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Publication numberUS3089238 A
Publication typeGrant
Publication dateMay 14, 1963
Filing dateAug 7, 1961
Priority dateAug 7, 1961
Publication numberUS 3089238 A, US 3089238A, US-A-3089238, US3089238 A, US3089238A
InventorsPrzybylowicz Leo S
Original AssigneePrzybylowicz Leo S
Export CitationBiBTeX, EndNote, RefMan
External Links: USPTO, USPTO Assignment, Espacenet
Dough cutting device
US 3089238 A
Abstract  available in
Images(1)
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Claims  available in
Description  (OCR text may contain errors)

1963 L. s. PRZYBYLOWICZ 3,089,238

DOUGH CUTTING DEVICE Filed Aug. 7, 1961 72 INVENTOR. 76 L50 .5 FAZYBYLOA/IC'Z BY ML50N, SETTLE & C/eA/G United States at This invention relates to a dough cutting device and more particularly to a dough cutting device particularly adapted to cutting doughnuts or rolls at a high rate of speed while maintaining regular and evenly cut shapes.

Many devices have been proposed in the past for cutting doughnuts, jelly rolls and the like on a mass production basis. Two problems have presented themselves in the prior art devices. One problem has been to obtain an effective release of the dough after the shape has been formed. A second problem has been to provide a cutting action which will produce a regular and even shape. 'Ihe present invention provides a novel cutter construction which effectively solves both of these problems.

It is an object of the invention to provide a dough cutter capable of cutting shapes in dough at a high rate of speed.

A further object of the invention is to provide resilient means for mounting the dough cutter in such a way that the cutting action will proceed from the leading edge of the cutter to the trailing edge and will be substantially complete before the cutter is removed trom the dough to result in an even and regular shape.

Another object is to remove the cutter from the shaped dough in such a manner as to avoid damaging the shaped article.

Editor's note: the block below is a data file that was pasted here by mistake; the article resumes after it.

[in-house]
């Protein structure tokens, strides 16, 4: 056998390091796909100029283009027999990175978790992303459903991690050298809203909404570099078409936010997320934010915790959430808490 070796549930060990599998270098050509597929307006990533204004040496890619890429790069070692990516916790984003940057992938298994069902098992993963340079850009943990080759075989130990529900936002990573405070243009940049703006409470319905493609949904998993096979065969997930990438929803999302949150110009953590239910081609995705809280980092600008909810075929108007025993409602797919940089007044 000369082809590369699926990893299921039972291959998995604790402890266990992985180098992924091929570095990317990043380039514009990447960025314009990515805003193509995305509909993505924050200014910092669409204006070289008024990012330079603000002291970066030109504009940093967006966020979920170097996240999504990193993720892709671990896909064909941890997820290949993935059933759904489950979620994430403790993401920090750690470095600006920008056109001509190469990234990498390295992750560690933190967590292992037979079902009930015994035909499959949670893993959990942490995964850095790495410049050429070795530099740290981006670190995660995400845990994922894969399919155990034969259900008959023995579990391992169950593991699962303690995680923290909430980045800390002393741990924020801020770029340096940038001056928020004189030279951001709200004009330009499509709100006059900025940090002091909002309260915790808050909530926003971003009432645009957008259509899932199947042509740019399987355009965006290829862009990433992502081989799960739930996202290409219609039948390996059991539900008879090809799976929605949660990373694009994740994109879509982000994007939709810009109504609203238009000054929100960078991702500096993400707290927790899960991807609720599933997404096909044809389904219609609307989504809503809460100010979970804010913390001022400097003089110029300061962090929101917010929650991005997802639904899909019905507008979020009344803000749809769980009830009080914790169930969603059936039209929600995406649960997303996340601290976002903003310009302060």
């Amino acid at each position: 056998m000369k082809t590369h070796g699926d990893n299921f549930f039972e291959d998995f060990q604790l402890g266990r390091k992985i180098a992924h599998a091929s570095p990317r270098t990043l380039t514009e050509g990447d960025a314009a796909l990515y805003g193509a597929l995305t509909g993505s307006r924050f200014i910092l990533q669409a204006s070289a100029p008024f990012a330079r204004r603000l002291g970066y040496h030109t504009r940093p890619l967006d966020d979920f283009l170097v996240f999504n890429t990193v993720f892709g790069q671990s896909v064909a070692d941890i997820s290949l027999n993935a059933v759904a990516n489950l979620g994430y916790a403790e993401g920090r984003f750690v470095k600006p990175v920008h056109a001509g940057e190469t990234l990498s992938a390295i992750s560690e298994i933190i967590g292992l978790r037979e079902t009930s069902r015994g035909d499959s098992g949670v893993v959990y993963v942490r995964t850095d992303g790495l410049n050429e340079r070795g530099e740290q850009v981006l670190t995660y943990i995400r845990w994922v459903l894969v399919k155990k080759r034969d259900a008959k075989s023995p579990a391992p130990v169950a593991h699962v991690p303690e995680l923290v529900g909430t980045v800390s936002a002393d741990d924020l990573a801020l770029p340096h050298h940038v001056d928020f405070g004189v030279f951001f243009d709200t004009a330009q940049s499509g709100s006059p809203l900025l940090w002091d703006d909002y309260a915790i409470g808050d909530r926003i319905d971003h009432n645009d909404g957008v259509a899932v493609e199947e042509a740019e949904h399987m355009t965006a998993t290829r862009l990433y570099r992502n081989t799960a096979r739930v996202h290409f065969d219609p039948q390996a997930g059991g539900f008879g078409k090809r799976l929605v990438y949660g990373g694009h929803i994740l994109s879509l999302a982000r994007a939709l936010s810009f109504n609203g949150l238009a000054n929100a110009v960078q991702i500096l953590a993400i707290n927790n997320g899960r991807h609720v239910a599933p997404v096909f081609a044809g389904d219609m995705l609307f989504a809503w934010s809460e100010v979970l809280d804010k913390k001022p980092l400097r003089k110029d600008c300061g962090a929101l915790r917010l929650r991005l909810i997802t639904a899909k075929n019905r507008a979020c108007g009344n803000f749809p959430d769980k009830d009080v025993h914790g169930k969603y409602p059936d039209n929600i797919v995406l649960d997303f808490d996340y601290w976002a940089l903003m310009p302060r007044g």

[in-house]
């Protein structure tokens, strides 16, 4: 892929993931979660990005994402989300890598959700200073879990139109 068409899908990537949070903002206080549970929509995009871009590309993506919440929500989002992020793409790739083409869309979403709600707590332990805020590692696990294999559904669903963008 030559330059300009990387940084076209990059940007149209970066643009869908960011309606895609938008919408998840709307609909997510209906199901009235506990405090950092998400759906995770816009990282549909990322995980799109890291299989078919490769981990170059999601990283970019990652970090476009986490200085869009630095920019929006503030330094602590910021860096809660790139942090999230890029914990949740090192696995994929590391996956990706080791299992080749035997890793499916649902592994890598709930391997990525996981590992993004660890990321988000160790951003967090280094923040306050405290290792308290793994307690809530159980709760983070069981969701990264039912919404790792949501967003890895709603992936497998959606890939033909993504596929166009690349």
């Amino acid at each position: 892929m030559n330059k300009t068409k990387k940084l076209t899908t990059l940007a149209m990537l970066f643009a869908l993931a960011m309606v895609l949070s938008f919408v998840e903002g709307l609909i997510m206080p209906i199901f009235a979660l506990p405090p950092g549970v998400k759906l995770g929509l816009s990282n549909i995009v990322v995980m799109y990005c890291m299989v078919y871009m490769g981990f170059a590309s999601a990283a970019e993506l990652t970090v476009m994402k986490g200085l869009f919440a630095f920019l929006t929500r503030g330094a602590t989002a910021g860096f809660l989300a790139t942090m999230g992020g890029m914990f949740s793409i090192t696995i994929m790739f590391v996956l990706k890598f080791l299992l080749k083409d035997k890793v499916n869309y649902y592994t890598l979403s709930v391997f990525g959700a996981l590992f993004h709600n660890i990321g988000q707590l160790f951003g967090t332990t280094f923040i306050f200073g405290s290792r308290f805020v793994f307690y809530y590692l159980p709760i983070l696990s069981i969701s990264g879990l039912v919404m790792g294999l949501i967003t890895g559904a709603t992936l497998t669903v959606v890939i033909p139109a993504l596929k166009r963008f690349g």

Another object of the invention is to provide a cutter construction which employs a detachable cutter element for cutting the center hole in a doughnut, the cutter element being removable when it is desired to cut a roll without a center hole.

A still [further object of the invention is to provide a cutter element for cutting the center hole in a doughnut having an ejection mechanism to eject the dough which is cut from the center after being removed from the shaped doughnut.

Other objects of this invention will appear in the following description and appended claims, reference being had to the accompanying drawing [forming a part of this specification wherein like reference characters designate corresponding parts in the several views.

In the drawing:

FIGURE 1 is a top plan view of one embodiment of the dough cutting device of the present invention;

FIGURE 2 is a side elevational view of the FIGURE 1 device with portions broken away for the purpose of clarity; and

FIGURE 3 is a sectional view of the cutter element taken substantially along the line 3-3 looking in the direction of the arrows.

Before explaining the present invention in detail, it is to be understood that the invention is not limited in its application to the details of construction and arrangement of parts illustrated in the accompanying drawing, since the invention is capable of other embodiments and of being practiced or carried out in various ways. Also, it is to be understood that the phraseology or terminology employed herein is for the purpose of description and not of limitation.

Referring to the figures, it will be seen that the dough cutting device comprises a plurality of dough cutters 12 resiliently mounted within a circular housing 14. The housing 14 is adapted to be rolled over a sheet of dough whereupon the cutters 12 will perform the desired cutting action.

The housing 14 includes a pair of circular discs 16, 18

w" TQQ which are spaced apart and secured in place by u cylindrical sleeve 20; The outer peripheral edges 19, 21 of the discs are wedge shaped so that the discs will cut a path through a sheet of dough when rolled thereover to thus avoid compressing and deforming the sheet of dough adjacent the outer edges of the housing during a cutting operation. The sleeve 20 is mounted between the discs at the center thereof. The sleeve has hollow threaded portions 22, 24 which extend through openings in the discs. Nut structures 26, 28 threadingly engage the portions 22, 24 to secure the assembly together.

A rod 30 is journaled in the sleeve 20. The rod 30 acts as an axle [for the housing 14. Portions of the rod 30 extend exteriorly of the discs 16, 18. A pair of handles 3-2 (only one of which is shown) are mounted on the exterior portions of the rod 30 and secured in place by set screws 34.

In the embodiment shown, seven circumterentially spaced cutters 12 are resiliently mounted between the discs .16, 18 adjacent the outer periphery thereof. However, it will be appreciated that more or less than seven cutters may be provided as desired. Each of the cutters comprises a circular ring 37 having wedge-shaped cutting edge 39. Diametiically opposed V-shaped notches 36, 38 are formed in the ring. The apex of notch 36 terrninates adjacent the trailing cutting edge 40 and the apex of notch 38 terminates adjacent the leading cutting edge 42. This arrangement provides clearance for pivoting of the cutters.